Complementary vascular and matrix regulatory pathways underlie the beneficial mechanism of action of sorafenib in liver fibrosis


  • Potential conflict of interest: Nothing to report.

  • Supported by grants DK59615-06 (to V. S.), P30DK084567 from the National Institute of Diabetes and Digestive and Kidney Diseases, and EB000305 (to E. R.) by National Institute of Biomedical Imaging and Bioengineering.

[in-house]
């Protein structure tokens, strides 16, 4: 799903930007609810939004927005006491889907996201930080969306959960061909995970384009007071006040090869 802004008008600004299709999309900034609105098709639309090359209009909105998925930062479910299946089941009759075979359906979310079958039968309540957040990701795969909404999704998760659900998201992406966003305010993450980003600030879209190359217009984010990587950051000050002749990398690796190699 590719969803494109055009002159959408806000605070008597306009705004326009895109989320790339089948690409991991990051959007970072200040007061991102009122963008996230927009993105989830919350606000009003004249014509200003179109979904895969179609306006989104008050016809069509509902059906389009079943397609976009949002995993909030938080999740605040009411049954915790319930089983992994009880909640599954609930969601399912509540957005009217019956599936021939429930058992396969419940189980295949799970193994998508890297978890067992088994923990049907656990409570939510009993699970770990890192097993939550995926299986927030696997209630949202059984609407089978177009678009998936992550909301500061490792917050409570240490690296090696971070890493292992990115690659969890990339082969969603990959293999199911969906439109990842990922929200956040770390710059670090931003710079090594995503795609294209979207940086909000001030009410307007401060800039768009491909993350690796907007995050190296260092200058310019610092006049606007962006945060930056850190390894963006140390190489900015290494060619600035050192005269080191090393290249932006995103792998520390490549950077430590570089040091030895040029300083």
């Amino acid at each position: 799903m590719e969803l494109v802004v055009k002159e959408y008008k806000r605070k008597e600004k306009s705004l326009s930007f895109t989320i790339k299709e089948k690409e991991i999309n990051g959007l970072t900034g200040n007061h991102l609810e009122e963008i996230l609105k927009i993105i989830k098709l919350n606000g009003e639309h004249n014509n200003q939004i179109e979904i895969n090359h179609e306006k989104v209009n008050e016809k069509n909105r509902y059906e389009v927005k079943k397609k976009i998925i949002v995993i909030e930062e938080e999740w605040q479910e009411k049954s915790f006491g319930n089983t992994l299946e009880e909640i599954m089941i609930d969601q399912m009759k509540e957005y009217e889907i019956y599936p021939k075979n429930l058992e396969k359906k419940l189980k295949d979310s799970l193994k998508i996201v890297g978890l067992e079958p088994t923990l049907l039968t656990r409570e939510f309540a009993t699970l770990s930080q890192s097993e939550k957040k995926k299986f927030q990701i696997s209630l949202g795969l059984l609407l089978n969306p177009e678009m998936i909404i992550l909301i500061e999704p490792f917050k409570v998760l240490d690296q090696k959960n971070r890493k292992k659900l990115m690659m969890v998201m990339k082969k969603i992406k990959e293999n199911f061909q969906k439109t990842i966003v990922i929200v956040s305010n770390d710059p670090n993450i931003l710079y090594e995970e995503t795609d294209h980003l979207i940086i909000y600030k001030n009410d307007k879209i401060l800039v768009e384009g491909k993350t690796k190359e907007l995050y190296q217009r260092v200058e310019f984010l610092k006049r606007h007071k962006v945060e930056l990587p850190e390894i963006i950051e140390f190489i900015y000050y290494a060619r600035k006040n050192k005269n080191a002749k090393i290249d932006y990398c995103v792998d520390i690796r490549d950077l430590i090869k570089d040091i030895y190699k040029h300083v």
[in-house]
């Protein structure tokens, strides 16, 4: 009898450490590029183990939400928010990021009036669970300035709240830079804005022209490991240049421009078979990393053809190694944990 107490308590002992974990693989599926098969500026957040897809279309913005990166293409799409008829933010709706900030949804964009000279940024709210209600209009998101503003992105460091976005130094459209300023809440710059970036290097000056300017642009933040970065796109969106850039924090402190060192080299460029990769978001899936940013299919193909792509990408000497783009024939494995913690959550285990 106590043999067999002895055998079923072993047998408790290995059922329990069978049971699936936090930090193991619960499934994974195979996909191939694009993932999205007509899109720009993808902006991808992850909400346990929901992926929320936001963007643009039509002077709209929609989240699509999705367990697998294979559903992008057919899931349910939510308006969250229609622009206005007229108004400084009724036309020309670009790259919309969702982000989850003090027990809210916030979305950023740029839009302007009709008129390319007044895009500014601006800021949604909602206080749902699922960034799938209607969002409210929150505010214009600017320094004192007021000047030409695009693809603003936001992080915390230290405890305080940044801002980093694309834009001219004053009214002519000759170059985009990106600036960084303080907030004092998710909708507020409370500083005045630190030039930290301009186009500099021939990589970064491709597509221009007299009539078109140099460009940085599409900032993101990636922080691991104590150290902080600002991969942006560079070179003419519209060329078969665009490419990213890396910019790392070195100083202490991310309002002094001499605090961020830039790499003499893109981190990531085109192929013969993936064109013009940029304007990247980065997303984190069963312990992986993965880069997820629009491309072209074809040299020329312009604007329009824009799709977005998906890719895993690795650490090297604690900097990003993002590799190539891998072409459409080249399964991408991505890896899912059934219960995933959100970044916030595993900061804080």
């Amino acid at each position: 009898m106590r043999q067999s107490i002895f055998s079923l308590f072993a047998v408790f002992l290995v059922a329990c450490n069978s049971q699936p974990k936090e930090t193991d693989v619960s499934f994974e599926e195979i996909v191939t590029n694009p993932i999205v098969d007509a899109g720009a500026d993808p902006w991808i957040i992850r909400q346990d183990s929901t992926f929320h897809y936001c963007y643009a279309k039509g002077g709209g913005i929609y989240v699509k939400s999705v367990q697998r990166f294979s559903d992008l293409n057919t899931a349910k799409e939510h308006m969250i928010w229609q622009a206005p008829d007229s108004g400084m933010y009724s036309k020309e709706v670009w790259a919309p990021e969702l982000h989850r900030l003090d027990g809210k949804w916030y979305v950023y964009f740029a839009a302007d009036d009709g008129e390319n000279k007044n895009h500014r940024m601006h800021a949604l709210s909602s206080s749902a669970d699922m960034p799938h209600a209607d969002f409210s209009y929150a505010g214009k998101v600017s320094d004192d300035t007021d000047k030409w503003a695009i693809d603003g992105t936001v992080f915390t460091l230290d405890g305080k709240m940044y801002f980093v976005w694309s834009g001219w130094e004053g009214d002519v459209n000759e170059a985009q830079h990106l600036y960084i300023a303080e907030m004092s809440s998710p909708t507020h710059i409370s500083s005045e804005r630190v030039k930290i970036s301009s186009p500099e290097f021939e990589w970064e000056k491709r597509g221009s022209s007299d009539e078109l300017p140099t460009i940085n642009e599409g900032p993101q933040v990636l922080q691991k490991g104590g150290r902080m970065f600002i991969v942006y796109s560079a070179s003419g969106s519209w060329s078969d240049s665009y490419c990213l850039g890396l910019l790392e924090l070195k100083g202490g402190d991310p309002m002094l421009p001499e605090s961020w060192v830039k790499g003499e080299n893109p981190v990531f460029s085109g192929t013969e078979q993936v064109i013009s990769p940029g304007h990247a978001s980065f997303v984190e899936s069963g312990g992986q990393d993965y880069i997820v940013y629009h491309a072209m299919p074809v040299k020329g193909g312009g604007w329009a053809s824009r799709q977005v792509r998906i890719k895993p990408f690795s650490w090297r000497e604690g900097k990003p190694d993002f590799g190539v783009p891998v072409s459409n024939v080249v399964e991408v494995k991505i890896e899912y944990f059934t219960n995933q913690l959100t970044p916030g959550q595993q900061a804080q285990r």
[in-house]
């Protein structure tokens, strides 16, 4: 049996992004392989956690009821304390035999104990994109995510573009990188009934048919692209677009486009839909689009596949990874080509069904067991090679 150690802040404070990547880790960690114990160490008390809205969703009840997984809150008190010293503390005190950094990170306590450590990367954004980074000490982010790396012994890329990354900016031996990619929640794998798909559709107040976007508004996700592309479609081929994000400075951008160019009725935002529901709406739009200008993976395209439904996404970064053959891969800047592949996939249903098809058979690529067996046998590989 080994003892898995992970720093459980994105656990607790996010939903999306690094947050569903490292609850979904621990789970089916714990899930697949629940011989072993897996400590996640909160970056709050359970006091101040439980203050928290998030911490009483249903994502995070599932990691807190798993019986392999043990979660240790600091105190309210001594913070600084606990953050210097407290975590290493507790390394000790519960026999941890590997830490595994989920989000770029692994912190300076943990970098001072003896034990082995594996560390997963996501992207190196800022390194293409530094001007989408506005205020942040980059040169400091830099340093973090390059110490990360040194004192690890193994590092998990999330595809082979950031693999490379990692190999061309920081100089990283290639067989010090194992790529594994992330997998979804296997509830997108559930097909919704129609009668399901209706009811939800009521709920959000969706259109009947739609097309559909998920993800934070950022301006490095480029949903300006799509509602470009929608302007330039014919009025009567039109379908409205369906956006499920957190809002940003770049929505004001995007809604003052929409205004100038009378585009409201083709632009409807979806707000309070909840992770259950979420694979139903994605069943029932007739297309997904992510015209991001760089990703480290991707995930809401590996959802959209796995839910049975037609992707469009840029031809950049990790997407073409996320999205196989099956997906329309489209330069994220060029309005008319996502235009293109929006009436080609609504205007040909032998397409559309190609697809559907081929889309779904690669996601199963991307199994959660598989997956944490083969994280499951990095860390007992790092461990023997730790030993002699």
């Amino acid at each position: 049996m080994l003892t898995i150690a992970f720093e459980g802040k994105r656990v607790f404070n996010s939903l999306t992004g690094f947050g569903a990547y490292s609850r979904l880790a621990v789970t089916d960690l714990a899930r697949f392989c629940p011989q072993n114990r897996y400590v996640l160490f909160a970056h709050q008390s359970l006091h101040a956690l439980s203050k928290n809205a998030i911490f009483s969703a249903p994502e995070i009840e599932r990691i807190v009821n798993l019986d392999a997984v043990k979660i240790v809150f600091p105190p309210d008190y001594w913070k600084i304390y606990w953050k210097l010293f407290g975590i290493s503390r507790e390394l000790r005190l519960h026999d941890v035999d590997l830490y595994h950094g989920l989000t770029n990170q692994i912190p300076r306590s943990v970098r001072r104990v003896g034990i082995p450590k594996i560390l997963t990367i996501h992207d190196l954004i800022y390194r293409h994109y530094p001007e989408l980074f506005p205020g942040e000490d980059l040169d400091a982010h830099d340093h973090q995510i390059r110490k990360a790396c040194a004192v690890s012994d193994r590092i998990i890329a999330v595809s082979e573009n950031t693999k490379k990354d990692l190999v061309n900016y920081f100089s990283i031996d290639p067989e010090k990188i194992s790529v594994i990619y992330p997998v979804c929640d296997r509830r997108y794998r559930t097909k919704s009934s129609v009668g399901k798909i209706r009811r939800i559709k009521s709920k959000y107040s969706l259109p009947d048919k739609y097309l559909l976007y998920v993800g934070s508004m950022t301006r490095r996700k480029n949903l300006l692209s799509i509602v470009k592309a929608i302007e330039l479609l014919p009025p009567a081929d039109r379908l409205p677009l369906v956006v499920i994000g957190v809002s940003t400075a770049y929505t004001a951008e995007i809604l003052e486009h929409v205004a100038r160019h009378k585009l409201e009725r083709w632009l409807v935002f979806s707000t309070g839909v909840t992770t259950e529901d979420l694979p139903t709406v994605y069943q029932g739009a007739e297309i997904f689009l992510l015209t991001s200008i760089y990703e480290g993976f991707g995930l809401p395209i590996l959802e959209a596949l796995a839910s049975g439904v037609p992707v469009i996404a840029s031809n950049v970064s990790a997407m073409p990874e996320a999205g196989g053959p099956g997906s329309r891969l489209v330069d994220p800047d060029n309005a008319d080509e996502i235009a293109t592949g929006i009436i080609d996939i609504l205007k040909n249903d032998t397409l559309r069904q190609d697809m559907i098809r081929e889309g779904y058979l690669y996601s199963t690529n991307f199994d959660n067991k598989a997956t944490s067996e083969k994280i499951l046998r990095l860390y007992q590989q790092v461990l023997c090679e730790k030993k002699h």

Paracrine signaling between hepatic stellate cells (HSCs) and liver endothelial cells (LECs) modulates fibrogenesis, angiogenesis, and portal hypertension. However, mechanisms regulating these processes are not fully defined. Sorafenib is a receptor tyrosine kinase inhibitor that blocks growth factor signaling in tumor cells but also displays important and not yet fully characterized effects on liver nonparenchymal cells including HSCs and LECs. The aim of this study was to test the hypothesis that sorafenib influences paracrine signaling between HSCs and LECs and thereby regulates matrix and vascular changes associated with chronic liver injury. Complementary magnetic resonance elastography, micro–computed tomography, and histochemical analyses indicate that sorafenib attenuates the changes in both matrix and vascular compartments that occur in response to bile duct ligation–induced liver injury in rats. Cell biology studies demonstrate that sorafenib markedly reduces cell–cell apposition and junctional complexes, thus reducing the proximity typically observed between these sinusoidal barrier cells. At the molecular level, sorafenib down-regulates angiopoietin-1 and fibronectin, both released by HSCs in a manner dependent on the transcription factor Kruppel-like factor 6 , suggesting that this pathway underlies both matrix and vascular changes associated with chronic liver disease. Conclusion: Collectively, the results of this study demonstrate that sorafenib inhibits both matrix restructuring and vascular remodeling that accompany chronic liver diseases and characterize cell and molecular mechanisms underlying this effect. These data may help to refine future therapies for advanced gastrointestinal and liver diseases characterized by abundant fibrosis and neovascularization. (HEPATOLOGY 2011;)